Uber starts its engines in Kuala Lumpur
By Gabey Goh January 9, 2014
- Car-booking service Uber officially launches in Kuala Lumpur with local team driving business
- Plans for 2014 include growing business in all markets, bringing in more car choices for consumers
MONTHS before Uber formally entered the Malaysian market, the company was already getting emails from limousine and car rental companies asking when they planned to launch -- at least, according to Allen Penn (pic), its head of Asia.
In an interview with Digital News Asia (DNA), Penn said that the company was excited to add Kuala Lumpur to its portfolio, to bring “a unique value proposition” to the city’s list of transport options.
“That anticipation is one of the reasons we’re excited to be in Kuala Lumpur, we believe we’ve got something really interesting to bring to the market,” he added.
Uber, a San Francisco-based startup founded in 2010, offers a mobile application that connects passengers with drivers of vehicles for hire and ride-sharing services.
The idea initially came about because founder and chief executive officer Travis Kalanick wanted to find a better way of getting around his home city of San Francisco.
Uber has raised a total of US$300 million from four rounds of financing, and counts amongst its investors Jeff Bezos, Google Ventures, Goldman Sachs, TPG Capital and Benchmark Capital.
The funds raised have been channelled mostly toward its global expansion, and in Asia the company has been expanding its presence over the past two years.
It is currently active in 14 cities in the region, including Melbourne, New Delhi, Tokyo, Taipei and Guangzhou, with over 500 employees worldwide.
Within South-East Asia, Uber officially launched in Singapore in Feb 2013, before having a soft launch in Kuala Lumpur in October, 2013 with local celebrities Alex Yoong and Felina Cheah as its first customers.
The service currently offered in Malaysia is Uber Black, which is the company’s main premium offering. There are plans to offer UberX, its lower cost “ride-share” service, at a later stage.
Penn said that the data gathered from the usage patterns of its users, in terms of where people are using or checking the app, helps form the company’s expansion roadmap for the region.
“We've benefitted a lot from our presence in Singapore, in terms of our how we approached our launch here.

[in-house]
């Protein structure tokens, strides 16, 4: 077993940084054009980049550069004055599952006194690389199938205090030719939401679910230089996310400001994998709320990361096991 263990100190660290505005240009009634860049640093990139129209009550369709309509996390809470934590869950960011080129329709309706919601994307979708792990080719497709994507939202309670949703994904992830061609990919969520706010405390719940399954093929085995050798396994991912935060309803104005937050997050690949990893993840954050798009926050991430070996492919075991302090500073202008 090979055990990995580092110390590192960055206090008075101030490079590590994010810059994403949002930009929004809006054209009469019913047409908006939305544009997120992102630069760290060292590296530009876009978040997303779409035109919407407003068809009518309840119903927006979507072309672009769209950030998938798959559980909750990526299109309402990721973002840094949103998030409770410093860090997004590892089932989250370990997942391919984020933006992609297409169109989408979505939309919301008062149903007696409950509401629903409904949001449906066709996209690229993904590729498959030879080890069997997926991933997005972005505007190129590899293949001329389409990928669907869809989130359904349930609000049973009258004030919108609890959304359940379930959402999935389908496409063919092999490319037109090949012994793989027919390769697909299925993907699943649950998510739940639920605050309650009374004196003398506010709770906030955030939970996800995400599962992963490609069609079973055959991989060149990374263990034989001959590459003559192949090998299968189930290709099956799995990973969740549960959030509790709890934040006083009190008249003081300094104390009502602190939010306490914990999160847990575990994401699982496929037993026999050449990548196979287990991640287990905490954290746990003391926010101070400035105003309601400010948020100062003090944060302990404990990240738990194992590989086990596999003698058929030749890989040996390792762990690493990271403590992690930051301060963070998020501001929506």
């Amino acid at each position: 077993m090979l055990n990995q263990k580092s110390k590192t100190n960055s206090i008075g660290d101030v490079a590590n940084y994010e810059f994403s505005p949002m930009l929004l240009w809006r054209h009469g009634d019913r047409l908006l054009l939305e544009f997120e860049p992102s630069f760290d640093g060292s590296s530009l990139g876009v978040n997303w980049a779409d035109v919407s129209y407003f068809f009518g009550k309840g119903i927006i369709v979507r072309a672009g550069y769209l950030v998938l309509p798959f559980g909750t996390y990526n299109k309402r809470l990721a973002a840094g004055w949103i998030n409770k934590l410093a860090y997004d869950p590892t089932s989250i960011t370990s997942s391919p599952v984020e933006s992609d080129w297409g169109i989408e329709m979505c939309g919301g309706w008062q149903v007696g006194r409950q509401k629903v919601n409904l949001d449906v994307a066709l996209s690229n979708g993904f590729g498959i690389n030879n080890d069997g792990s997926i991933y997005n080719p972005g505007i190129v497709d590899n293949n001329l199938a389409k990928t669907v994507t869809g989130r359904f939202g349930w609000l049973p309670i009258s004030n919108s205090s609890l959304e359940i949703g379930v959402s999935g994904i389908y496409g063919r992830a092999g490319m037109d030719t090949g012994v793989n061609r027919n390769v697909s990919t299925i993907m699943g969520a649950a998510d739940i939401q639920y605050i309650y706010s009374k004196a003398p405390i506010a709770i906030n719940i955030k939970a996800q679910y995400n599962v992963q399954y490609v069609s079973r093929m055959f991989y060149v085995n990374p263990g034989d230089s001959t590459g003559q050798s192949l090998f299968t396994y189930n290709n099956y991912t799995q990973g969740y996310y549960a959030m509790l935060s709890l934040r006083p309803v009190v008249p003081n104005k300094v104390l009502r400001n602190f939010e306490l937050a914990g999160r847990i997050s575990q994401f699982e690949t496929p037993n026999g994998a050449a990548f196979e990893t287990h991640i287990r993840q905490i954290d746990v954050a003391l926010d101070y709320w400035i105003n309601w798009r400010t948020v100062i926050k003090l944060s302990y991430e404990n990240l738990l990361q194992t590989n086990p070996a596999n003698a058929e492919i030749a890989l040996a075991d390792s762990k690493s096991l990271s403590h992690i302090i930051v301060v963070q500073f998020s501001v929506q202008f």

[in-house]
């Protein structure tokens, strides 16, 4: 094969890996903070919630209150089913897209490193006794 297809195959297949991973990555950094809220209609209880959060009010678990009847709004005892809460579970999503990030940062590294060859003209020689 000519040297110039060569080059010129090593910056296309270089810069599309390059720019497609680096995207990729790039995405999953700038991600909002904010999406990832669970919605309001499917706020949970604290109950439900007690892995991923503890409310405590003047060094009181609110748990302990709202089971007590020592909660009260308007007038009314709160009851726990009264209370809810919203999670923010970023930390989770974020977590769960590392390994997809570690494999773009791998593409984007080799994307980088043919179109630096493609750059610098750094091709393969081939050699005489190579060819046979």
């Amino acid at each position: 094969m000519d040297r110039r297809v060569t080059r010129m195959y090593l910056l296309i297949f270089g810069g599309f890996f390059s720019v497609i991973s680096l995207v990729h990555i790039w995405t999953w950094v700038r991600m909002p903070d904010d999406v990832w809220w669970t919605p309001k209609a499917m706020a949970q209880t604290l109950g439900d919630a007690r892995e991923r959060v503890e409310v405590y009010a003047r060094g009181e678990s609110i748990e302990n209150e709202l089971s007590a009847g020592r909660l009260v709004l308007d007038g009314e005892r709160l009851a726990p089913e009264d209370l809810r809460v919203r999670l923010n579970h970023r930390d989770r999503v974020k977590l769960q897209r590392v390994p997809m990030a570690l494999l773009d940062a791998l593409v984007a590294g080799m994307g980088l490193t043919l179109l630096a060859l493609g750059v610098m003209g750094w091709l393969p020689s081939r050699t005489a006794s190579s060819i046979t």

“There’s a lot of movement and overlap between the two markets and a lot of people who have used Uber in Singapore want it in Kuala Lumpur as well,” he added.
Global brand, local startups
Penn stressed that Uber is a 'local startup' in every market it launches in, with local talent hired to run the business, supported by its international team.
“We’ve got three people from Malaysia running the business for us and that’s part of the customisation process we do for every market, which is finding the right people for the team.
“There are technology nuances to every city, in terms of connectivity, operations and how to deploy across a broad market such as Malaysia. Uber focusing on servicing particular areas initially has been key here and it's a data-driven process, we know where users who are looking are,” he added.
Penn declined to share specific numbers regarding the company’s available fleet of cars or users in Malaysia, only saying that it initially started out with a few cars in October and will scale up as demand grows.
“Our focus is not on the total number of cars; it’s more about making sure that users can get a ride whenever they need one from their location. So a lot of it has to do with managing that by tracking real-time data,” he added.
Penn also stressed that Uber is purely a technology company, providing its solution to its partners, limousine and private car companies.
It serves as a lead-generation source with added functionality. Uber is paid a commission on each trip completed. Penn shared that the pay commission scale varies by market and product type, but is typically around the 20% range.
The on-demand service is intended to offer additional earning opportunities during downtimes for private car companies, or enable them to maximise the revenue earned within the same amount of time worked.
When asked about ensuring that service standards match expectations, Penn said that before bringing a partner on board, the company is fully vetted to ensure it is a legitimate enterprise. The professionalism of the provider is also assessed.